At the heart of Marine Mills Folk School’s work, in Marine on St. Croix, Minnesota, is community and creation: “Our mission is to support our community and strengthen connections by inviting all people to discover the joy of creating together through traditional arts and crafts.”
The website home page for Marine Mills Folk School begins with these words: “The folk school tradition traces its origins to Scandinavian countries, with NFS Grundtvig of Denmark coining the term ‘schools for life’ as part of his philosophy of education, and of his vision for strengthening and empowering communities.”
I talked to a group of Marine Mills’ founders – Robin Brooksbank, Emily Anderson and Nanc MacLeslie – who bubble with the enthusiasm that has contributed to the fast growth of their school. Their description easily matches essential elements of Grundtvigian folk education:
- A school for life, for “living a life of passion, confidence, and joy,”
- Nurturing a space for strengthening community through everyone learning together. “We create “transactional collaborative experiences,”
- Experiencing the art of being “creators” through hands on – and reflective - skill building. We “put our brain in our hands” to become more aware of how we learn.
- Immersing ourselves in a learning environment of natural rural beauty in a nationally protected river valley that includes Native American settlements.
It’s clear that this inspired group brought much experience and knowledge before learning about Grundtvig. They speak about “going from the gut” in steering the birth of their school in response to whatever comes up. There is a commitment to listening to everyone in the community: participants, teachers, staff, and board members.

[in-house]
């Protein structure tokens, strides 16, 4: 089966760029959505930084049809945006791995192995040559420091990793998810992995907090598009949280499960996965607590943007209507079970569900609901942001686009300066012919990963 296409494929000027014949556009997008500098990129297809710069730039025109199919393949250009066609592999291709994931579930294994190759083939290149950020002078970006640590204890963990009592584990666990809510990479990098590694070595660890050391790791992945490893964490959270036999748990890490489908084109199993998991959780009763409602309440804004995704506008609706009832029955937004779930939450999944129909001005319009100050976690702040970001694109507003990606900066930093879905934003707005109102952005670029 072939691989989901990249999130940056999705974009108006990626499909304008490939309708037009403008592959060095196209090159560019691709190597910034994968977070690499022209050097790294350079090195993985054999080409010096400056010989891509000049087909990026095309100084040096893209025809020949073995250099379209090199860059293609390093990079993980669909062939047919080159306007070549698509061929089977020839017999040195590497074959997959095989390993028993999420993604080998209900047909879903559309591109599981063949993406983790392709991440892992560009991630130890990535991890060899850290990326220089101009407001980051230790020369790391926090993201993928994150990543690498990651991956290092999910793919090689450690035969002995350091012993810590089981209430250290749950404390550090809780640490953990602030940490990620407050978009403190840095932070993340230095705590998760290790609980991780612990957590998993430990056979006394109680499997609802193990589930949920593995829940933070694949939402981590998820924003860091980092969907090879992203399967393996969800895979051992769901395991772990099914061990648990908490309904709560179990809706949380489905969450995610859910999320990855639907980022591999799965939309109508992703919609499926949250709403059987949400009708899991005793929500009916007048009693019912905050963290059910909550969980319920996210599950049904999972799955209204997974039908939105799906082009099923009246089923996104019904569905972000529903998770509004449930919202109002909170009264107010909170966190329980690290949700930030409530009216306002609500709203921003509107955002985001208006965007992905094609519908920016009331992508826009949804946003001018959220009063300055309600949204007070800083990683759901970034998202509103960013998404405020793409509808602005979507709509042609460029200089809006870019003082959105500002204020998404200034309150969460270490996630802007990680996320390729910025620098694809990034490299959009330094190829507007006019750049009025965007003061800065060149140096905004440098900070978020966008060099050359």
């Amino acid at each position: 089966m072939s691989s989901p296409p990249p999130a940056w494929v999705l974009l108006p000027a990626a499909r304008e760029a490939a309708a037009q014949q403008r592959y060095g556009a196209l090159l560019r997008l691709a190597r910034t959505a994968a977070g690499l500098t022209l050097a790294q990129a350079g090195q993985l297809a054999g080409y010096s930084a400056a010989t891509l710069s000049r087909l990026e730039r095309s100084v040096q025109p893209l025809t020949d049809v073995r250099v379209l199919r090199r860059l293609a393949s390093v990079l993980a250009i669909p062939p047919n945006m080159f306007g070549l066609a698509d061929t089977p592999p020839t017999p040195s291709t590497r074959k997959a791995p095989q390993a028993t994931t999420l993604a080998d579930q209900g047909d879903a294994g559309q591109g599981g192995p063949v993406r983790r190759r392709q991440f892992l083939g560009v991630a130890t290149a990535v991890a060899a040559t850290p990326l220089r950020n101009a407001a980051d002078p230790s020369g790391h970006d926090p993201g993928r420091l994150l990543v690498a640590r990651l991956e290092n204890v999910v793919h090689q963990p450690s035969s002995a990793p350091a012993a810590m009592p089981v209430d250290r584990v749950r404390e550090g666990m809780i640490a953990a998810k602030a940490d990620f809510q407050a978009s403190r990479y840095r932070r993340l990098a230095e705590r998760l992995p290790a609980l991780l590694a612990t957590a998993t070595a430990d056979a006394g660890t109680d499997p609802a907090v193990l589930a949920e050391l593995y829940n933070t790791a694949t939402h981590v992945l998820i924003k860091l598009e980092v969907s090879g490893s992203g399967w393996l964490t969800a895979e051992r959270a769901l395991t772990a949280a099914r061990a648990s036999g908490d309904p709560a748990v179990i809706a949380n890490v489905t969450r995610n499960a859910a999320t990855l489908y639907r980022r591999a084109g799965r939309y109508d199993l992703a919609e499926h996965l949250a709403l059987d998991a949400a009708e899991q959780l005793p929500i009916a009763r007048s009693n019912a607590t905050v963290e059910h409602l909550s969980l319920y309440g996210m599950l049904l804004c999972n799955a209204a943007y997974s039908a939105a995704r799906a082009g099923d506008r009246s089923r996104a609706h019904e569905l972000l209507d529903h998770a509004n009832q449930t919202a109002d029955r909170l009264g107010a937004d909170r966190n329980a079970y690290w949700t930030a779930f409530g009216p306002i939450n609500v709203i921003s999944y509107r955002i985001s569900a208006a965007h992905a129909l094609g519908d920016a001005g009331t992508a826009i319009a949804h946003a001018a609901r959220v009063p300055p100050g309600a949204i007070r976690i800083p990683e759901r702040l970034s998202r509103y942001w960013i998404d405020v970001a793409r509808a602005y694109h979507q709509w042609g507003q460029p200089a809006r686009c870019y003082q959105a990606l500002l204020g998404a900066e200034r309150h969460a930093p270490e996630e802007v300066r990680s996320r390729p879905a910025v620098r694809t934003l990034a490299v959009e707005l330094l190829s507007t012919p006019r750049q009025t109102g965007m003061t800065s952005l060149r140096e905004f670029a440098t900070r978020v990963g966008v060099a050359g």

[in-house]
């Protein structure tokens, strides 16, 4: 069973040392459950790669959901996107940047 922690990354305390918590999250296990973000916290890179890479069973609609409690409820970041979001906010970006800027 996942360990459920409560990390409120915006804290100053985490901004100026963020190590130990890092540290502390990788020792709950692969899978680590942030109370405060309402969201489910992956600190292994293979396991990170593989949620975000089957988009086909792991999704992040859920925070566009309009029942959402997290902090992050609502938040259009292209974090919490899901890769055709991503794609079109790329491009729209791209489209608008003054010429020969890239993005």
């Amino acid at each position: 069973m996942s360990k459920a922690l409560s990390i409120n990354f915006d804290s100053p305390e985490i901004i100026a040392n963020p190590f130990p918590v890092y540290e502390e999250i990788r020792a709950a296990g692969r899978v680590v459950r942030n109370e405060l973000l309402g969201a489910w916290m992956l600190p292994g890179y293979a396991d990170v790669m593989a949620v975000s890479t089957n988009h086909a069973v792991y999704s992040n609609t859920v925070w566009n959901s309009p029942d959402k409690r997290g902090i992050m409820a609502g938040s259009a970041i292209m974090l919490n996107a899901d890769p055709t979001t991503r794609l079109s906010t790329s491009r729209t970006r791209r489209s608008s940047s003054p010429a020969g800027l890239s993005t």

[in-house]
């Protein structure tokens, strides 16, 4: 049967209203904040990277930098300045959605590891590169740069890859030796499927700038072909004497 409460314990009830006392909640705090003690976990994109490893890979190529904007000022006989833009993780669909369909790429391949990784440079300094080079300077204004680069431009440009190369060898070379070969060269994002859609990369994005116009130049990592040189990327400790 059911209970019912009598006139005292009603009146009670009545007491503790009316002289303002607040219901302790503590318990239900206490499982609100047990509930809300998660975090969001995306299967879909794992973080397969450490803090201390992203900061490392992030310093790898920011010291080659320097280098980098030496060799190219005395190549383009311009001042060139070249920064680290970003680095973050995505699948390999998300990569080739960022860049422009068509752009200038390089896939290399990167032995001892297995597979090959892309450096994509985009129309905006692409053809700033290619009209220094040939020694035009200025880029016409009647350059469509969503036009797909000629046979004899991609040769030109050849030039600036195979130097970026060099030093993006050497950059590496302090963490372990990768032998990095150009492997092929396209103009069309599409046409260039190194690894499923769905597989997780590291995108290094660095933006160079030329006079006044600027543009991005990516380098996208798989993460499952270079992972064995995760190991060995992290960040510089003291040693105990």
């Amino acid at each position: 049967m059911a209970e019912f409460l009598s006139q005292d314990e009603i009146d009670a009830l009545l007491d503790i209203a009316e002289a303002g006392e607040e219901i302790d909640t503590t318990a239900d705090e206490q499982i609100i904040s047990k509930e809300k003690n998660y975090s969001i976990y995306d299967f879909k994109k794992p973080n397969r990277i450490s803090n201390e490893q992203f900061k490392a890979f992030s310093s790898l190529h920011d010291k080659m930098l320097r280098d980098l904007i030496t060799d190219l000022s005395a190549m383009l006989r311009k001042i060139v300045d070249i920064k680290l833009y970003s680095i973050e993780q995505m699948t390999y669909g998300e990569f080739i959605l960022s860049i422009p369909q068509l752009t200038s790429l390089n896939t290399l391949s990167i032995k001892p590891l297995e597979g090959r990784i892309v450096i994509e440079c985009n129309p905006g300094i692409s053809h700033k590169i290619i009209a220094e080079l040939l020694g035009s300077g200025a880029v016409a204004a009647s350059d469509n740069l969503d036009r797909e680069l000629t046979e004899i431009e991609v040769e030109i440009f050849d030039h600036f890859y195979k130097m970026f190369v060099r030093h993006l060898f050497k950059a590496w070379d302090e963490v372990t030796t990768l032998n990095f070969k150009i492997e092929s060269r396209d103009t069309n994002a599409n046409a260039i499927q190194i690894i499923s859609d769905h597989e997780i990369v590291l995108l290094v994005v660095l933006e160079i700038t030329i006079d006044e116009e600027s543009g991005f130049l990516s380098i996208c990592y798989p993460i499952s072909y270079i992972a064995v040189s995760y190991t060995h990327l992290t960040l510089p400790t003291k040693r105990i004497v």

Whether from this “gut,” or from Grundtvig, or from the collective experience of creating, they put at the heart of their work “becoming more aware of how we learn” – and going deeper, “how do we open to our own inner creator?” Such learning is a clear contrast to the typical more competitive community education programs.
Their vision statement gives us an entry into this “creator” concept: “People will honor and appreciate fellow artists and craftspeople of similar and differing cultural heritage as well as those from other times, experience the joy of creating and the restorative power of our natural environment.”
A phrase that came up in our conversations - “art as life” – for me puts their ideas “on the ground.” It includes nurturing qualities like self-sufficiency, competence, and confidence. But it recognizes the crucial link to others through a sense of care-taking and stewardship for the greater community, both natural and human. It demonstrates the deep pedagogical concept of how individual and collective development and growth are an essential symbiotic relationship.
A key challenge, in fact a central purpose to their school, is responding to the run-away, technological overdrive of fast-paced life that increasingly falls short of meeting human life and health. Marine Mills is a school for developing a life of passion, confidence, and joy – and a key way to do that is to “unplug” from the busy and tech-driven world that is our 21st century way of life. In fact, that learning goal is a direct response to how they phrase the challenge of today’s society: “We don’t know how to take care of ourselves and our world anymore.”
Doing folk education at Marine Mills connects inner development, through community engagement, to practical change on the outside. I’ve discussed the inner creator. The school also focuses attention on supporting both teachers and students to creating a livelihood from their “products.” This broad intention also supports greater economic development in the local community.
And the circle extends beyond to life more globally. Even though this idea was offered humbly, as a “secret agenda,” it seemed a natural extension of a school for life: “through fostering connections, we aim to create world peace!”